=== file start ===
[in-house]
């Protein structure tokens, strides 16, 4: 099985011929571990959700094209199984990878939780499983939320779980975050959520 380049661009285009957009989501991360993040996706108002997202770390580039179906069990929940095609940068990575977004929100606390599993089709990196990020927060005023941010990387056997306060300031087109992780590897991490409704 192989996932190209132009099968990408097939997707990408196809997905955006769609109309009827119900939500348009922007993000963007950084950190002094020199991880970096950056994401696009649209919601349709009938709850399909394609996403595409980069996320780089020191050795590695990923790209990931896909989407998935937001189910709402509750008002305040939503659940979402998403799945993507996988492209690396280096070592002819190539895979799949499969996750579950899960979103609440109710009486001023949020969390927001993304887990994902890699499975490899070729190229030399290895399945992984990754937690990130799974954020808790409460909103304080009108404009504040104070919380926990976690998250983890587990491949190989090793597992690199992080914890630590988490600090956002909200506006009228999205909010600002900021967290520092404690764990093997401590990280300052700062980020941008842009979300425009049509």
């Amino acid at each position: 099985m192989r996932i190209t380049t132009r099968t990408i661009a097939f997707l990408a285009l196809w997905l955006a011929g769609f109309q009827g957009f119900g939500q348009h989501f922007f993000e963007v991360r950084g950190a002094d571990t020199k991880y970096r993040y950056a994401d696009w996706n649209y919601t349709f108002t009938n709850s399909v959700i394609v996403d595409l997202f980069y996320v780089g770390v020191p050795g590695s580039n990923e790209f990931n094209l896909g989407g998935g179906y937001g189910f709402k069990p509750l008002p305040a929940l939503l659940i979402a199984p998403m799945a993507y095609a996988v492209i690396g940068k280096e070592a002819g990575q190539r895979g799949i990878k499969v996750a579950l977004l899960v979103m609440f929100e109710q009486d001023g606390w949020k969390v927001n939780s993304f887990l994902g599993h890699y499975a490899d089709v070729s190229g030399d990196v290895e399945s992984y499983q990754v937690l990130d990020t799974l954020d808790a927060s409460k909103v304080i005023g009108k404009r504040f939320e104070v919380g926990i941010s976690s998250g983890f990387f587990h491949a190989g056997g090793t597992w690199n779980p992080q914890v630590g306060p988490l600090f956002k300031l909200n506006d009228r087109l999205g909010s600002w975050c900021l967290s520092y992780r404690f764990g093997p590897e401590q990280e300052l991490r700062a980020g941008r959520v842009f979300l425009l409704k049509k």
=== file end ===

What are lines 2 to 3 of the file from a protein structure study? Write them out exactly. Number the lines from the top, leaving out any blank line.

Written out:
């Protein structure tokens, strides 16, 4: 099985011929571990959700094209199984990878939780499983939320779980975050959520 380049661009285009957009989501991360993040996706108002997202770390580039179906069990929940095609940068990575977004929100606390599993089709990196990020927060005023941010990387056997306060300031087109992780590897991490409704 192989996932190209132009099968990408097939997707990408196809997905955006769609109309009827119900939500348009922007993000963007950084950190002094020199991880970096950056994401696009649209919601349709009938709850399909394609996403595409980069996320780089020191050795590695990923790209990931896909989407998935937001189910709402509750008002305040939503659940979402998403799945993507996988492209690396280096070592002819190539895979799949499969996750579950899960979103609440109710009486001023949020969390927001993304887990994902890699499975490899070729190229030399290895399945992984990754937690990130799974954020808790409460909103304080009108404009504040104070919380926990976690998250983890587990491949190989090793597992690199992080914890630590988490600090956002909200506006009228999205909010600002900021967290520092404690764990093997401590990280300052700062980020941008842009979300425009049509």
């Amino acid at each position: 099985m192989r996932i190209t380049t132009r099968t990408i661009a097939f997707l990408a285009l196809w997905l955006a011929g769609f109309q009827g957009f119900g939500q348009h989501f922007f993000e963007v991360r950084g950190a002094d571990t020199k991880y970096r993040y950056a994401d696009w996706n649209y919601t349709f108002t009938n709850s399909v959700i394609v996403d595409l997202f980069y996320v780089g770390v020191p050795g590695s580039n990923e790209f990931n094209l896909g989407g998935g179906y937001g189910f709402k069990p509750l008002p305040a929940l939503l659940i979402a199984p998403m799945a993507y095609a996988v492209i690396g940068k280096e070592a002819g990575q190539r895979g799949i990878k499969v996750a579950l977004l899960v979103m609440f929100e109710q009486d001023g606390w949020k969390v927001n939780s993304f887990l994902g599993h890699y499975a490899d089709v070729s190229g030399d990196v290895e399945s992984y499983q990754v937690l990130d990020t799974l954020d808790a927060s409460k909103v304080i005023g009108k404009r504040f939320e104070v919380g926990i941010s976690s998250g983890f990387f587990h491949a190989g056997g090793t597992w690199n779980p992080q914890v630590g306060p988490l600090f956002k300031l909200n506006d009228r087109l999205g909010s600002w975050c900021l967290s520092y992780r404690f764990g093997p590897e401590q990280e300052l991490r700062a980020g941008r959520v842009f979300l425009l409704k049509k």